The Beginning of Policy Advocacy for the Texas Council on Family Violence
From the very beginning, TCFV knew we would be approaching the Texas Legislature to ask for changes in laws as well as to create financial support from the State for prevention and intervention. Gwen Gordon of Waco was appointed the Coordinator Legislative Liaison.
In 1979, TCFV began work with Senator Chet Brooks of Houston/Galveston to establish a pilot funding program through the Texas Department of Human Services (TDHS). This program allowed for an appropriation of $200,000, which permitted the initial nine agencies to receive funding. In 1981, the following legislative session, Senator Brooks co-sponsored a bill with Representative Mary Polk of El Paso to establish the Family Violence Program in the TDHS, now part of the Texas Health and Human Services Commission (HHSC). This bill aligned closely with the recommendations made by TCFV. It provided on-going funding for family violence services while establishing a precedent with the state coalition and the state agency of cooperative work. With leadership from Senator Brooks, Representative Polk and many others, The Texas Legislature increased the funding to $1,000,000 and made it possible to support more than 30 programs. All subsequent legislative sessions have continued to increase funding and the number of programs receiving state support.
TCFV was also visible in the Capitol in legislation establishing protective orders, even though we were initially unsuccessful at including a criminal sanction for their violation. In 1981 we pushed for criminal sanctions. After that session, violating a protective order carried the consequence of a Class A misdemeanor.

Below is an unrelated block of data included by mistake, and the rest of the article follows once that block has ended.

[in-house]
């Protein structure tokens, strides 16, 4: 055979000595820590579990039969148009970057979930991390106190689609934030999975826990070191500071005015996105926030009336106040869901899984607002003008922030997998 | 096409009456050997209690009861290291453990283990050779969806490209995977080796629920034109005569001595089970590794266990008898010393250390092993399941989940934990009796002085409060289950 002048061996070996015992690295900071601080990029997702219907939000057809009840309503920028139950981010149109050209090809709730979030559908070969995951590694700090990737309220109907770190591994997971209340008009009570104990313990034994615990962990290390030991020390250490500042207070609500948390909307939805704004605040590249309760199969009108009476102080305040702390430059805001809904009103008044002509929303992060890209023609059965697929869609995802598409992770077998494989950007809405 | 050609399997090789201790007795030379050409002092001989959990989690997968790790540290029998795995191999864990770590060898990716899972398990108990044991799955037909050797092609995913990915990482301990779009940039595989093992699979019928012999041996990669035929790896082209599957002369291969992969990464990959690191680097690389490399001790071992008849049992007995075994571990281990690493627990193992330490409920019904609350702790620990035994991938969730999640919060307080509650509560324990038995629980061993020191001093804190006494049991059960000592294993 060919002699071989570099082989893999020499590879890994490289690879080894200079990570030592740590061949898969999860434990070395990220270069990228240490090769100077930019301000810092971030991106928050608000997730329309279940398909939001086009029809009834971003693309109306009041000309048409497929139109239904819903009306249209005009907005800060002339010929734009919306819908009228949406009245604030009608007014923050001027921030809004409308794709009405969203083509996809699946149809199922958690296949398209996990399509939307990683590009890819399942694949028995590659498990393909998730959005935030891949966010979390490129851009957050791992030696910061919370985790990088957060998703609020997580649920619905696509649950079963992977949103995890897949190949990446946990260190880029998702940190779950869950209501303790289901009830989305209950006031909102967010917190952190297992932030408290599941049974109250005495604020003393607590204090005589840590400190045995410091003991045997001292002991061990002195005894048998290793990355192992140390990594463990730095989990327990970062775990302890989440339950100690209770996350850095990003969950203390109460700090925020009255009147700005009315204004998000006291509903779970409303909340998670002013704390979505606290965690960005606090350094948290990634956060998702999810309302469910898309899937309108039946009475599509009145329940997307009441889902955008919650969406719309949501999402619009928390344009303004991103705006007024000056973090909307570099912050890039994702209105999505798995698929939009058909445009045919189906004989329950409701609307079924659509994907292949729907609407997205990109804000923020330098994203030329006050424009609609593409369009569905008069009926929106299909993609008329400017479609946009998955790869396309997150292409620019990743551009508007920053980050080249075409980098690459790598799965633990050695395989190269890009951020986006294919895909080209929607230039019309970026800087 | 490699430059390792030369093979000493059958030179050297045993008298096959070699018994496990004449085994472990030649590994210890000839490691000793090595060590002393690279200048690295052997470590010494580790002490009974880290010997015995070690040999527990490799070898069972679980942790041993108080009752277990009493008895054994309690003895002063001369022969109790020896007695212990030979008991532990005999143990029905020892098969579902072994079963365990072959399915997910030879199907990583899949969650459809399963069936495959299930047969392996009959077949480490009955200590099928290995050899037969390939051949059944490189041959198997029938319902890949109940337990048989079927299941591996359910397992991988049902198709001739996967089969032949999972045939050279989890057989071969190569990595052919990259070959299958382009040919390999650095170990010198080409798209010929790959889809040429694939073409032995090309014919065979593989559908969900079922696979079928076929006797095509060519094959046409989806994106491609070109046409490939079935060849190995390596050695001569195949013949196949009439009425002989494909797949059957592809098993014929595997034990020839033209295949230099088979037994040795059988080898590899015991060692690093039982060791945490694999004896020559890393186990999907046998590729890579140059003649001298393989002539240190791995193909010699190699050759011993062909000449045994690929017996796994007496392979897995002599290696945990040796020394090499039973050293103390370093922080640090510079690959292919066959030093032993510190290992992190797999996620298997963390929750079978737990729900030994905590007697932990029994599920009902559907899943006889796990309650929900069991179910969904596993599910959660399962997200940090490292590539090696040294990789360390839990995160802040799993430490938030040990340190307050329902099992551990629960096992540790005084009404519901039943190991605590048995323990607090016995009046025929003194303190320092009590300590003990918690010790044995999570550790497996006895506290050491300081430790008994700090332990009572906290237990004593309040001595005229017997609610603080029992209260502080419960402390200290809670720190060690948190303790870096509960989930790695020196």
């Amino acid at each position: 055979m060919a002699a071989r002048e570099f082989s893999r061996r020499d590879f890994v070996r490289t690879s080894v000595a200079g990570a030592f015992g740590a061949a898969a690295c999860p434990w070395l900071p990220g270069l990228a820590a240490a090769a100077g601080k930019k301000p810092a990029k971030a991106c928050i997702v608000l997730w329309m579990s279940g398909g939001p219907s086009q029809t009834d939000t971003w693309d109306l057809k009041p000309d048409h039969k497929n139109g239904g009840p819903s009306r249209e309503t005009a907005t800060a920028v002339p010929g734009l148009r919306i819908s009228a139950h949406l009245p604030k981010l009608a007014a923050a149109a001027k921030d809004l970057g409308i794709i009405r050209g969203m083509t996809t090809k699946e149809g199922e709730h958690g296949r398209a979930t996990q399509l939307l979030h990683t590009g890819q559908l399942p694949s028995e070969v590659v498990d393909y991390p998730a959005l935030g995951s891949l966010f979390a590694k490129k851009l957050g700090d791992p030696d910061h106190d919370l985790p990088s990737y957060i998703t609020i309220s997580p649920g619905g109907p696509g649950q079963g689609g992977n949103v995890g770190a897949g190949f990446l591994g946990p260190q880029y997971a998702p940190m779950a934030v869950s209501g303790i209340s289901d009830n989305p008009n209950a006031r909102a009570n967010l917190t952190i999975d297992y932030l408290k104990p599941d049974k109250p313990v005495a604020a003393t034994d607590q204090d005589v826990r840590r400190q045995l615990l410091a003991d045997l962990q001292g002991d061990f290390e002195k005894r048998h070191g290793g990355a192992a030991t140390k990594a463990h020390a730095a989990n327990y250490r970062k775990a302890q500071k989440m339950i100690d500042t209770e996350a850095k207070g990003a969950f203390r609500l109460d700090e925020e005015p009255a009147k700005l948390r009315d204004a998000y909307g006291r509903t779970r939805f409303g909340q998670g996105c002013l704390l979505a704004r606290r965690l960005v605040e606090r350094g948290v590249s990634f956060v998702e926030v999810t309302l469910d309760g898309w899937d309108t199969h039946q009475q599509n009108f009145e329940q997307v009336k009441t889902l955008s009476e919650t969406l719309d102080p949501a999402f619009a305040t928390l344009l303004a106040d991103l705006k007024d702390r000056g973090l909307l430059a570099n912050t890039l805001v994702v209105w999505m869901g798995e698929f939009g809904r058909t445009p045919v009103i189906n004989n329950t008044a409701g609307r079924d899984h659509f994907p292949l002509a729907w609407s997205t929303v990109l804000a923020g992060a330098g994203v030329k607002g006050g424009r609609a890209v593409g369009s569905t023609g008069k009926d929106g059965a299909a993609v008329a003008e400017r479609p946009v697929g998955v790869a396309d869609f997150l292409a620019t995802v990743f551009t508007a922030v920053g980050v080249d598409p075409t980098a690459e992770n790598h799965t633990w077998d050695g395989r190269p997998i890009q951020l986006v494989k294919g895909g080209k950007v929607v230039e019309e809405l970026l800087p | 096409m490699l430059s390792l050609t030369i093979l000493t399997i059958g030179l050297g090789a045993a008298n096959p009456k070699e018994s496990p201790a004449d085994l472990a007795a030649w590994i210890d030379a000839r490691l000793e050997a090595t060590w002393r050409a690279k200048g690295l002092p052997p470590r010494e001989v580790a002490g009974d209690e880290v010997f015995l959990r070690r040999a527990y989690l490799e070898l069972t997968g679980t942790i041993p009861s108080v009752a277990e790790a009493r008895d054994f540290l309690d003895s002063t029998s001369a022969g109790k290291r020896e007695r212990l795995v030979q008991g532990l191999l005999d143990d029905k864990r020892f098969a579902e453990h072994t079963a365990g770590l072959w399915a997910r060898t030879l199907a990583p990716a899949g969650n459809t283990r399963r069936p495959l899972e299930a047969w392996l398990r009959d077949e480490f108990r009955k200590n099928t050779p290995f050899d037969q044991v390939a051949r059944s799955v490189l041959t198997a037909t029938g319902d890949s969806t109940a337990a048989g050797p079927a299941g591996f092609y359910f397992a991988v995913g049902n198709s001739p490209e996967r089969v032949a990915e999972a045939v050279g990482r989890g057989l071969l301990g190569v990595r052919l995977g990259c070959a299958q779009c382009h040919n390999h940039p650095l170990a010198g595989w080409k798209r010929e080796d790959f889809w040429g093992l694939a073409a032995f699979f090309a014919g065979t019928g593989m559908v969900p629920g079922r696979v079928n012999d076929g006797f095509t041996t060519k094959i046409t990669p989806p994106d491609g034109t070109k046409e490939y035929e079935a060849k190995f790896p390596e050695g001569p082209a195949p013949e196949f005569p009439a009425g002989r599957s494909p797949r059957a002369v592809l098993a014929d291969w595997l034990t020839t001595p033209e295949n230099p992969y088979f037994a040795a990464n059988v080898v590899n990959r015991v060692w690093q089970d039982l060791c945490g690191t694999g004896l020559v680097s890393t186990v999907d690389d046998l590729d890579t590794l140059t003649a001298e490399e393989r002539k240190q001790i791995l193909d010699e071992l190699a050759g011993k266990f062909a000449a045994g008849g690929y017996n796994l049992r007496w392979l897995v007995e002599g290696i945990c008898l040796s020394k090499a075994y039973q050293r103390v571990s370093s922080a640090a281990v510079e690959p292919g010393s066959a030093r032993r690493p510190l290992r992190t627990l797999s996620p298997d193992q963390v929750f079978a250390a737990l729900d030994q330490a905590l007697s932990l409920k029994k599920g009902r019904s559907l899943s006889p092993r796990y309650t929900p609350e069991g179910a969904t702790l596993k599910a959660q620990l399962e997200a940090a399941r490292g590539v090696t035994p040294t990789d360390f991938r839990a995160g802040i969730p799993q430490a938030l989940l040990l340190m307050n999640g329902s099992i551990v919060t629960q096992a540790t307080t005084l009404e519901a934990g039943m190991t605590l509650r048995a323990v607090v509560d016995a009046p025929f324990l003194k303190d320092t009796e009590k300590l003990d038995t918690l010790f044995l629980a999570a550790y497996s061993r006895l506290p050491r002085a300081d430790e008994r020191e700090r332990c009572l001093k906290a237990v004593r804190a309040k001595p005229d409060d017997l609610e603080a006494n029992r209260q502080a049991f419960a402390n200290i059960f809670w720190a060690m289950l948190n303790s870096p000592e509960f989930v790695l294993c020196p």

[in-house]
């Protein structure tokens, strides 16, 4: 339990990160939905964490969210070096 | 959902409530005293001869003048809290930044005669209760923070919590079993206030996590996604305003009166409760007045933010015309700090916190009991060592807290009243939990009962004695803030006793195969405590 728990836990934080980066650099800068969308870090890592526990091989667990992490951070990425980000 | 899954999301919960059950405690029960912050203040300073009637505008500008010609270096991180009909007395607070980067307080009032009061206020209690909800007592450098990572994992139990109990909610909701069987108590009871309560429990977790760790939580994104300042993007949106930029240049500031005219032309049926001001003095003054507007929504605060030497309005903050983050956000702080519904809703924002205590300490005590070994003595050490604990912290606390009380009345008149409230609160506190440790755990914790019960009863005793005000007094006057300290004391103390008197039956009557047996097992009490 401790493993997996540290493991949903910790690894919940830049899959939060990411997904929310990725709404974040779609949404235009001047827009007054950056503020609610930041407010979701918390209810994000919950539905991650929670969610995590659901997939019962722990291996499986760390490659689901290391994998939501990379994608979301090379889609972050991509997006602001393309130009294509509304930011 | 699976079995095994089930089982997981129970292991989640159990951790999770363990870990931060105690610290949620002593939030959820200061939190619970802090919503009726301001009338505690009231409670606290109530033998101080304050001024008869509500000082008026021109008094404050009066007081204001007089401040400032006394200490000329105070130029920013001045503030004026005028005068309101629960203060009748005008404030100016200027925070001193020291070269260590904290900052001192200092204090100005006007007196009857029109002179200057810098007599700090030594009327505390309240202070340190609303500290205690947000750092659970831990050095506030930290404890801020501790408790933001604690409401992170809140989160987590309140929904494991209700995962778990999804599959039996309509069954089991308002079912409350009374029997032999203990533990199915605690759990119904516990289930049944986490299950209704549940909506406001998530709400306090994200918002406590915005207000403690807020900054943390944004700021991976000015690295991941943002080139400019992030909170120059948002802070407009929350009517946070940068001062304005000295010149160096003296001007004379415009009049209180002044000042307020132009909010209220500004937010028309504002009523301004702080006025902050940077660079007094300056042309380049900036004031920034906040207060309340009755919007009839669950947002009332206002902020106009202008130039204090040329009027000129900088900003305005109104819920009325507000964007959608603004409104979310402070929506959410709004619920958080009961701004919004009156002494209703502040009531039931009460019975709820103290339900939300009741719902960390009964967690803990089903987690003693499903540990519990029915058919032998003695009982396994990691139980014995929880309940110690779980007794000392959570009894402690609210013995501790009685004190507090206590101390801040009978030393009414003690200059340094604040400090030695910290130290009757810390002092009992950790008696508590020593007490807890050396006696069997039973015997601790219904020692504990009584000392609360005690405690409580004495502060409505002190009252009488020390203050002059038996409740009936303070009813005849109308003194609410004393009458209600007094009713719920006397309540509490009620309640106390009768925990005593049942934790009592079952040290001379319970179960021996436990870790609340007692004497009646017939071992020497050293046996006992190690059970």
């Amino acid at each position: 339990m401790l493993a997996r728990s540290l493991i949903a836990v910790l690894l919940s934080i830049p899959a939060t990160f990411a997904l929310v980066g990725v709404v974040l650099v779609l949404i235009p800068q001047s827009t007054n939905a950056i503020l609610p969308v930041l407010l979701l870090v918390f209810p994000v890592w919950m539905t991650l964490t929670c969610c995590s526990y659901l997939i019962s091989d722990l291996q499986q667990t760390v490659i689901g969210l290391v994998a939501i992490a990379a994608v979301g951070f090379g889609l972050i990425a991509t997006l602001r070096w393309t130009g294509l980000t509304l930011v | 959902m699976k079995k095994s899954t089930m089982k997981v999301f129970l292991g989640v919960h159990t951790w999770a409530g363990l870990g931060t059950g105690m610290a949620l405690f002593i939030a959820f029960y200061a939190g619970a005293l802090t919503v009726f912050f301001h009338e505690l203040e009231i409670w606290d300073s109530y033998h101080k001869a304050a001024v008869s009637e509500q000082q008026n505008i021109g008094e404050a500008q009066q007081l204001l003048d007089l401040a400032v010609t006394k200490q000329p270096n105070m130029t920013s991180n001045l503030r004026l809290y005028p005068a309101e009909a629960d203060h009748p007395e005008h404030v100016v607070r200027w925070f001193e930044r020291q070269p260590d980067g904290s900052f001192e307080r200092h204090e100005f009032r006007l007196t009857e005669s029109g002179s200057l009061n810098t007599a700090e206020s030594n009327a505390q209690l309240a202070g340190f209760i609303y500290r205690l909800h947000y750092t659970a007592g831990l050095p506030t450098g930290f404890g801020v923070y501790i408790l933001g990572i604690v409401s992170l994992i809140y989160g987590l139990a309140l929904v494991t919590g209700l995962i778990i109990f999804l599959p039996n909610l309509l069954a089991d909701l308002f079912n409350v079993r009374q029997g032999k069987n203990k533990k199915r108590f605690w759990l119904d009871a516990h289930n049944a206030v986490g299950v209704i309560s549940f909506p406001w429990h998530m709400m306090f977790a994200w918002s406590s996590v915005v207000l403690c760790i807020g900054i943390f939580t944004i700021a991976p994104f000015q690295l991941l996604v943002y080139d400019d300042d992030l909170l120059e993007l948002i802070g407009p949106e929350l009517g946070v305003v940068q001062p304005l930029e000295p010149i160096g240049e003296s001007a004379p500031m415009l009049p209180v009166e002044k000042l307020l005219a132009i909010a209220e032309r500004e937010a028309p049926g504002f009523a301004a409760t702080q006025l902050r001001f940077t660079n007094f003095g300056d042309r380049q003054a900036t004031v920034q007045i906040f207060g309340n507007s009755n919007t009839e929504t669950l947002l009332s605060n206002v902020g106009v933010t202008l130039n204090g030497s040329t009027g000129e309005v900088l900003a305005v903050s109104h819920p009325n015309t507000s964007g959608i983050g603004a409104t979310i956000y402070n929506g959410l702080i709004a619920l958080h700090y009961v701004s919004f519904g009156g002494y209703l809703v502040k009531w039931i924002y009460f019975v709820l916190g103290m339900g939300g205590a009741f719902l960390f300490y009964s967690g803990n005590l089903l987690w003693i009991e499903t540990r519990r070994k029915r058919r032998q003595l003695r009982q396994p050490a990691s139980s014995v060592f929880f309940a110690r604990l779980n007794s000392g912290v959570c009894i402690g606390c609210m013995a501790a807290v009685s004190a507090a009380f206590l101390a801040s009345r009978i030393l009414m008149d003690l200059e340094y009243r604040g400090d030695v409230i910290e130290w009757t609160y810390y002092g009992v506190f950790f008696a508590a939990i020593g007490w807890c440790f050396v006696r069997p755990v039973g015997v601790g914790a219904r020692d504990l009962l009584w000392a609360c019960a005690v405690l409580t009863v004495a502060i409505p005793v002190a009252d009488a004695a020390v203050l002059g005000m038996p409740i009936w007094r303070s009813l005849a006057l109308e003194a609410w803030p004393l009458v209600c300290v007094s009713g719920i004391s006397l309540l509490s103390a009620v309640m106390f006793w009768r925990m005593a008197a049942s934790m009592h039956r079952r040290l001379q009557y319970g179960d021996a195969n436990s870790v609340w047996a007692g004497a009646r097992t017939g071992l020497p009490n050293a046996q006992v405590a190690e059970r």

From that point forward, TCFV advocated policy improvements and found important allies to propose needed changes. Some of the leaders in the Texas movement have also become members of the Texas Legislature: Juan Hinojosa, now a Texas Senator from McAllen, helped to start Mujeres Unidas/Women Together, sponsored significant legislation for TCFV, advocated for funding for programs and later served on the Board of TCFV.
The Beginning of Technical Assistance and Training for TCFV
Simultaneously, TCFV emphasized its technical assistance and training to support advancement of the direct services to victims as well as the prevention of family violence. A three year challenge grant from the Levi Strauss Foundation made a staffed office possible beginning January 1, 1982. It was matched with donations from the Haas Foundation, The Trull Foundation, and dues from programs and members who believed in our mission. Eve McArthur and Debby Tucker, both from the Austin Center became the initial staff of TCFV.
We began responding to calls for technical assistance and day-to-day problem-solving. We toured every shelter and family violence program in the state over that first year and wrote manuals, such as A Stitch in Time Saves Nine: Administering a Family Violence Shelter. When we wrote the legislation to fund local programs we also set aside 6% of whatever the Legislature appropriated for TDHS, and later HHSC, to administer the program. Another 6% was set aside to be used to provide technical assistance and training. TDHS contracted with TCFV to provide significant technical assistance and support to the local programs. With this approach of establishing special purpose set-asides, as funding grew for services, both the state government and the state coalition would also grow to further support the advancement of the work.